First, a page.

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HomeLatest NewsMoncloa establishes new anti-crisis measures with aid to fuels in doubt

Moncloa establishes new anti-crisis measures with aid to fuels in doubt

Date: December 3, 2023 Time: 17:09:43

This Tuesday, December 27, is the date marked in red for the Government to approve, in the Council of Ministers, the third package of economic measures to stop the economic consequences caused after the outbreak of the war in Ukraine. Predictably, these aids will be in force on January 1 and will include new measures to deal with the escalation of food prices.

After what will be the last meeting of the Council of Ministers in 2022, the Prime Minister himself, Pedro Sánchez, is expected to appear before the media to explain the package of anti-crisis measures and to take stock of a year marked by war initiated by Vladimir Putin in Ukraine and by the escalation, to historical levels, of prices after the outbreak of the conflict.

Despite the fact that in recent months Spain has managed to moderate the rise in prices and is already the country with the lowest level of inflation in the euro zone, the Executive has decided to promote a third support package to deal with the current situation, in which there was an extension of some of the measures currently in force and which expire on December 31 and other new ones related, mainly, to the shopping basket.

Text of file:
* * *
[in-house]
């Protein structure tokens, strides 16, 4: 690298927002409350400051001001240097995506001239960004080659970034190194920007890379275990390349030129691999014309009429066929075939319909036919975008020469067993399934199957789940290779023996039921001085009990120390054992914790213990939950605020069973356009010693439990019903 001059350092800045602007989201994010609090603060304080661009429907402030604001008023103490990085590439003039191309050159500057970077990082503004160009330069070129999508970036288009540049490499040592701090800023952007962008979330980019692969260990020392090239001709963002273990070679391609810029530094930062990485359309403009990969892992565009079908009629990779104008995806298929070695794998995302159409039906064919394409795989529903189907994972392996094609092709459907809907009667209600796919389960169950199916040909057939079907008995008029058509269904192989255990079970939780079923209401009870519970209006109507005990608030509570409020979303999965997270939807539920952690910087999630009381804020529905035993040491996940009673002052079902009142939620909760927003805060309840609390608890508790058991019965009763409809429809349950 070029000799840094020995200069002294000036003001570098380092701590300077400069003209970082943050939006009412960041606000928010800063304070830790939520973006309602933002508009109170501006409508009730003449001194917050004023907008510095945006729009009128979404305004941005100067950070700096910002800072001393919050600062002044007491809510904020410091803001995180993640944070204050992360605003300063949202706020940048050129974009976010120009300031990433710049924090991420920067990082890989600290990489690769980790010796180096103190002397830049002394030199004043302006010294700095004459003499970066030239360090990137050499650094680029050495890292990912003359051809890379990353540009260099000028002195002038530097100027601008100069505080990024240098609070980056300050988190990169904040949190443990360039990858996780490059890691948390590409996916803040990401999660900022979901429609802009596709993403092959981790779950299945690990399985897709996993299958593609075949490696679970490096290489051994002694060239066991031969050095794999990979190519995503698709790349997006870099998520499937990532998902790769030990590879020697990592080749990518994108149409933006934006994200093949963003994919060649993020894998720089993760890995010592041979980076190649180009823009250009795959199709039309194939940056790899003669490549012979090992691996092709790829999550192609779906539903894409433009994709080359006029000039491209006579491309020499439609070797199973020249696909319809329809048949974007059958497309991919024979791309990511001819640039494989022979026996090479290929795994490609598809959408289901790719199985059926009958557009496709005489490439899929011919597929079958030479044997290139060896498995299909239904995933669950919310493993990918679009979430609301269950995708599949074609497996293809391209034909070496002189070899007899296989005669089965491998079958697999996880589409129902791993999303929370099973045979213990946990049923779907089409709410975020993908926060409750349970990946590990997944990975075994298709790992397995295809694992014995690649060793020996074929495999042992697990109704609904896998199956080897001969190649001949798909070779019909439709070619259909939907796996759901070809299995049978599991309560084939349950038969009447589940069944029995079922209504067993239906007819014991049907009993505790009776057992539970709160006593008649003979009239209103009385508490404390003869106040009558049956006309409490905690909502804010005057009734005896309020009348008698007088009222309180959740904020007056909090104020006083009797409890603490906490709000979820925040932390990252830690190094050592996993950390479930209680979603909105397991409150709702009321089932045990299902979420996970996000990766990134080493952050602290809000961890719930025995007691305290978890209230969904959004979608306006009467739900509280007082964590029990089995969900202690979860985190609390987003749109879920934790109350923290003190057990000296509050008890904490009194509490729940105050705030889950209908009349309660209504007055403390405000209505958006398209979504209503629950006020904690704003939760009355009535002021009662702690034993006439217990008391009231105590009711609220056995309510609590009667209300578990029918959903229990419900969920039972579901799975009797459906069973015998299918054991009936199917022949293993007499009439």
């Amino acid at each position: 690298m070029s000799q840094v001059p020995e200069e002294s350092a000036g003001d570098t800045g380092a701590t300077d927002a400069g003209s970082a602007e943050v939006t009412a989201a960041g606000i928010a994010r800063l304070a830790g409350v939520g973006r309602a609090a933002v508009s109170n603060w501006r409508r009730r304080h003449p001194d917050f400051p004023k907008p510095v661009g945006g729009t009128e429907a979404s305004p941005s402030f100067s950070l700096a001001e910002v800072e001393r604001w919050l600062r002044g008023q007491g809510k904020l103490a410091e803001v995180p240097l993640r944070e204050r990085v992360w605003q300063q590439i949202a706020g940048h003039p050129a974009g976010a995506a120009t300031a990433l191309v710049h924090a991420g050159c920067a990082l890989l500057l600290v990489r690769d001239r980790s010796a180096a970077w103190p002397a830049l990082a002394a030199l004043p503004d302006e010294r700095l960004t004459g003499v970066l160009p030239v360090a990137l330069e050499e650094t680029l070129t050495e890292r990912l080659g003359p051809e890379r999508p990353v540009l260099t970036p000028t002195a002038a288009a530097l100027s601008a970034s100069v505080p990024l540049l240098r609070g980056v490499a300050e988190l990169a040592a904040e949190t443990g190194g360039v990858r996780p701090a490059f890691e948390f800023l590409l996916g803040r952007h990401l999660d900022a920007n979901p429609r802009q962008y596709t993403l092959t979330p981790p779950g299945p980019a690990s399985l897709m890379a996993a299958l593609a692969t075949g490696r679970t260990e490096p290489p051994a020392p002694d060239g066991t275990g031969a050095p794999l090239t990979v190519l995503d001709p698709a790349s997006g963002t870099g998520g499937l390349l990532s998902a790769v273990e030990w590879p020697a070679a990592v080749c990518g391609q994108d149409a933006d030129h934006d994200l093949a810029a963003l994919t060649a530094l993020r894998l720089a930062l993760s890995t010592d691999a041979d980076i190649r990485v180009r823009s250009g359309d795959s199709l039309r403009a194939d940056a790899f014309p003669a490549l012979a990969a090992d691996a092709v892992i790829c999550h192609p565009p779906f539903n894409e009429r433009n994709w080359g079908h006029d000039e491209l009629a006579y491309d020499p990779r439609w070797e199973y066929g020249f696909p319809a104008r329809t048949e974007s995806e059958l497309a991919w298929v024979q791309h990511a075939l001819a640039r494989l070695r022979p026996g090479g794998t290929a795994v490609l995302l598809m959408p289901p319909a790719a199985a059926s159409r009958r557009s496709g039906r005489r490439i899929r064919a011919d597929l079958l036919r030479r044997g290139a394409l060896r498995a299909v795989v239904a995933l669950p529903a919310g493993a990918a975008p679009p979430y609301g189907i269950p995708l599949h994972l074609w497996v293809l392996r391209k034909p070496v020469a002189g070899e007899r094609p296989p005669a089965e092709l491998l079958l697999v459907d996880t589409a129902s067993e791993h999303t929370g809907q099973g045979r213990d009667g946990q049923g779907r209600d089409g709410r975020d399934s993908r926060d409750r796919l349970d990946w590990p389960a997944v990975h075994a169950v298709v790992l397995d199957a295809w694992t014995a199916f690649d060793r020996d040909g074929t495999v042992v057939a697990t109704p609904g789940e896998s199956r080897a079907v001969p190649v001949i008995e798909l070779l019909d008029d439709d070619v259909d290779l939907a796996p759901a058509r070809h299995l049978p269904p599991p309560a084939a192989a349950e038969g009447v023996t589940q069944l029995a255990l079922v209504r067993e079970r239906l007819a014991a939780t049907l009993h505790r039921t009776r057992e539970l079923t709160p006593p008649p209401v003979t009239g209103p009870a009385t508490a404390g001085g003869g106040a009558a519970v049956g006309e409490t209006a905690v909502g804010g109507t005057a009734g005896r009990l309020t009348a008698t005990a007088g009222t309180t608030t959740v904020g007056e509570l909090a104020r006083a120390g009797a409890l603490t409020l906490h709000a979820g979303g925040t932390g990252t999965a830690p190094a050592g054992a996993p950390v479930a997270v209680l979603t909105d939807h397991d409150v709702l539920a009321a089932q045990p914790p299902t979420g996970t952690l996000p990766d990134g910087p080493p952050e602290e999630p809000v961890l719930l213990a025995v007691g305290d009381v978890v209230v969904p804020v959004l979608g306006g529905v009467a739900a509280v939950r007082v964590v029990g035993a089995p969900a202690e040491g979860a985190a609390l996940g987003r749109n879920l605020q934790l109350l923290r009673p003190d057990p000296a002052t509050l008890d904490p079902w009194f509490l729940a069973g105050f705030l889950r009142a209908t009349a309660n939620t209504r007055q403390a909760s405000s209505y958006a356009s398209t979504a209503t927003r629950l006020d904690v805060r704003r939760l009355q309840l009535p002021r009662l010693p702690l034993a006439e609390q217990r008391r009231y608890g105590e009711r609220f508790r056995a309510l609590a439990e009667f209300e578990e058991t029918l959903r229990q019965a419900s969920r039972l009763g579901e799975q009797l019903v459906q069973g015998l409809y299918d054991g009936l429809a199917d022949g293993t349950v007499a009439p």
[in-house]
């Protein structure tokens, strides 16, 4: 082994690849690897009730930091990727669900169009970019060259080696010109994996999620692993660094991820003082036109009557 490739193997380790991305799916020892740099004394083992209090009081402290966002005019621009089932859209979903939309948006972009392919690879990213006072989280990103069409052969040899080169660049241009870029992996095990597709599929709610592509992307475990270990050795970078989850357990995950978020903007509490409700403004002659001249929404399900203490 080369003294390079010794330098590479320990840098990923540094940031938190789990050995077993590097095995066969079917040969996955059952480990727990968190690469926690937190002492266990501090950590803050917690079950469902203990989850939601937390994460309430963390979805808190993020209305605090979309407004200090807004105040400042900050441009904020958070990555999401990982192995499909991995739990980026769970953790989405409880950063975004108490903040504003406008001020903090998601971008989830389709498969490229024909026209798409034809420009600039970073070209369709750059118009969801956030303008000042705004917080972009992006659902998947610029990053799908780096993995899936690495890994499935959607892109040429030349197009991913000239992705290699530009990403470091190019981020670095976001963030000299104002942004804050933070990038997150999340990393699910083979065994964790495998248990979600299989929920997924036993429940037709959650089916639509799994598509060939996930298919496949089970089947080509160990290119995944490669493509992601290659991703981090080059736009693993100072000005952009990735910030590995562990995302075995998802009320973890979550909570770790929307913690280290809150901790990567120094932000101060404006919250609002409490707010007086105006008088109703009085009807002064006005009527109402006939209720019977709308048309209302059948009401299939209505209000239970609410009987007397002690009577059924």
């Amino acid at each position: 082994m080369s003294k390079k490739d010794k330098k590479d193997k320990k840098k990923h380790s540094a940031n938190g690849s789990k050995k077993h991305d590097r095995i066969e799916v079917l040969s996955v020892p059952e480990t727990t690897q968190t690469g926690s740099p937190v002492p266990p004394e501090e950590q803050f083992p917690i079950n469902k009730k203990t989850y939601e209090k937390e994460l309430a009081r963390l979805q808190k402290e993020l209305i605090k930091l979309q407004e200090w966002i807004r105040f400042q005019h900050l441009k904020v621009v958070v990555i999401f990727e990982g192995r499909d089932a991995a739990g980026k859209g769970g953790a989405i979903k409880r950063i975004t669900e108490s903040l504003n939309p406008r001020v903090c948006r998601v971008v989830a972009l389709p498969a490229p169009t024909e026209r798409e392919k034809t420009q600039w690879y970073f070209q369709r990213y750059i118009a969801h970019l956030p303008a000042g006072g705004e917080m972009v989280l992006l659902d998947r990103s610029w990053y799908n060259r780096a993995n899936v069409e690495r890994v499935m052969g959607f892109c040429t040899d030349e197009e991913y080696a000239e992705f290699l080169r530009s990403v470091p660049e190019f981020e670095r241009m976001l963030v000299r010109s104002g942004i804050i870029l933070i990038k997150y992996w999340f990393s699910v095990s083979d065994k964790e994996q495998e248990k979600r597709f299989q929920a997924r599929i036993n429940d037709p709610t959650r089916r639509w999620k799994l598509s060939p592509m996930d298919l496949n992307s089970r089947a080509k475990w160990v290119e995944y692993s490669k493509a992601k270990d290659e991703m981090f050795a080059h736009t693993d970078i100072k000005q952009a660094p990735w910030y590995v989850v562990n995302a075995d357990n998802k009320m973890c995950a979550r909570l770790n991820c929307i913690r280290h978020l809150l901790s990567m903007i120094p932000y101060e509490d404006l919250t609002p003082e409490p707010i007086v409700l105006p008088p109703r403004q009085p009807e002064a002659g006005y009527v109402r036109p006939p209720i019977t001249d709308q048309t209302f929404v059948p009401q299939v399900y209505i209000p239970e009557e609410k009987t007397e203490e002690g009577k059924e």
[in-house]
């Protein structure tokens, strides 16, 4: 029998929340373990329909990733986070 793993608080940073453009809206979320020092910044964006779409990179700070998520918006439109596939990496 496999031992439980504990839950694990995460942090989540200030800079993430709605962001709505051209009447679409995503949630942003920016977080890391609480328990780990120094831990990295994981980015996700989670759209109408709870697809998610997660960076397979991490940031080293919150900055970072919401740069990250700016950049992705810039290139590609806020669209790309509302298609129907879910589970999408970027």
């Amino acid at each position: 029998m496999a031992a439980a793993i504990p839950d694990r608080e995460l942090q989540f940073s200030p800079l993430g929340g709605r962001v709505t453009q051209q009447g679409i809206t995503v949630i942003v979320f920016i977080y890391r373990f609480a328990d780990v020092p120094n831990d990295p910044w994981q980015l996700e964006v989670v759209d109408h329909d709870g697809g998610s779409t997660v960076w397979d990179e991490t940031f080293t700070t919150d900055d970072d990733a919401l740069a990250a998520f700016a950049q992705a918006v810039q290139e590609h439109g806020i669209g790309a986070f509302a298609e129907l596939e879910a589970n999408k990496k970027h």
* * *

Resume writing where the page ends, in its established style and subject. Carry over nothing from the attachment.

In addition, Pedro Sánchez himself announced a few days ago that this new package of measures also maintained support for the gas-intensive and ceramic industry.

VAT reduction and check of up to 300 euros to buy

One of the new initiatives that gains the greatest force to include in the decree law that will be approved by the Council of Ministers next Tuesday is the reduction in VAT on certain products in the shopping cart, with the aim of cushioning the impact of the increase of inflation.

Sources familiar with the negotiations have explained to Europa Press that all possibilities are open, although the one that, apparently, has the most options to succeed is the VAT reduction on some foods that have a tax rate of 10%, including the fish, and that could go down to 4%. VAT on food in Spain varies between the reduced rate (10%) and the super-reduced rate (4%). Food products are considered to be those that can be used as food for humans or animals.

All these products are subject to 10% VAT, except those that are considered staple foods such as milk, eggs, fruits and vegetables, bread or legumes, which are taxed at the super-reduced rate of 4% and which They cannot be downgraded to a lower rate, unless the Government decided to eliminate VAT for these products.

However, there are certain foods that do not fit into any of these categories, such as sugary or alcoholic beverages, to which the general VAT rate of 21% is applied. In addition to the VAT reduction, the leader of Podemos, Ione Belarra, announced a few days ago that her space is negotiating with the PSOE, within the extension of the anti-crisis measures decree, an aid check that is in the range of 200 to the 300 euros to alleviate the cost of the shopping basket, which will benefit around eight million people.

Extension of some measures